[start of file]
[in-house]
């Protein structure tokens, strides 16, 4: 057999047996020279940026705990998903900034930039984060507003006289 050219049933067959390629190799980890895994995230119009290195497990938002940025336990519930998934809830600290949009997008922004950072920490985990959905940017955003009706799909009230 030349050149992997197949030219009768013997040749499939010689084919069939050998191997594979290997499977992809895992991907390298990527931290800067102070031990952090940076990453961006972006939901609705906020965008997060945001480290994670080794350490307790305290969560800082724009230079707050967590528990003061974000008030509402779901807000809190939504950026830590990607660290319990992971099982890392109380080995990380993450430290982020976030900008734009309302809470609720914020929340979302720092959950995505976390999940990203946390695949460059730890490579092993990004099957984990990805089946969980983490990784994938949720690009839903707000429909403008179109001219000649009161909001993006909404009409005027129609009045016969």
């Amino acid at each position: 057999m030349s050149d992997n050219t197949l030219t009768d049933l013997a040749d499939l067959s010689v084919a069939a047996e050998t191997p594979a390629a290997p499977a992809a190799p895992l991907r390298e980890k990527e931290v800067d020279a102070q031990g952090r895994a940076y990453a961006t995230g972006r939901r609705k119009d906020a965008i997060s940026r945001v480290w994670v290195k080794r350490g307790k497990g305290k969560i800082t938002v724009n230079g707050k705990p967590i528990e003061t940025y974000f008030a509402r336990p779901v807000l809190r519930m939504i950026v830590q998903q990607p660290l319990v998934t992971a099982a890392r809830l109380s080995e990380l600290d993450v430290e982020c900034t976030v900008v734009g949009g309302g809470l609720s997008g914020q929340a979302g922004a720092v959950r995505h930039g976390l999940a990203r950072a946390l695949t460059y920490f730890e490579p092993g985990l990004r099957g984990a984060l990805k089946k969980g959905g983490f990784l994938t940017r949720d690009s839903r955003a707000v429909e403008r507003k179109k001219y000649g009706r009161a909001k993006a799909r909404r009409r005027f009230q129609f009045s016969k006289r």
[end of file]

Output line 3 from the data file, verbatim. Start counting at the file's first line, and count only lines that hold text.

């Amino acid at each position: 057999m030349s050149d992997n050219t197949l030219t009768d049933l013997a040749d499939l067959s010689v084919a069939a047996e050998t191997p594979a390629a290997p499977a992809a190799p895992l991907r390298e980890k990527e931290v800067d020279a102070q031990g952090r895994a940076y990453a961006t995230g972006r939901r609705k119009d906020a965008i997060s940026r945001v480290w994670v290195k080794r350490g307790k497990g305290k969560i800082t938002v724009n230079g707050k705990p967590i528990e003061t940025y974000f008030a509402r336990p779901v807000l809190r519930m939504i950026v830590q998903q990607p660290l319990v998934t992971a099982a890392r809830l109380s080995e990380l600290d993450v430290e982020c900034t976030v900008v734009g949009g309302g809470l609720s997008g914020q929340a979302g922004a720092v959950r995505h930039g976390l999940a990203r950072a946390l695949t460059y920490f730890e490579p092993g985990l990004r099957g984990a984060l990805k089946k969980g959905g983490f990784l994938t940017r949720d690009s839903r955003a707000v429909e403008r507003k179109k001219y000649g009706r009161a909001k993006a799909r909404r009409r005027f009230q129609f009045s016969k006289r």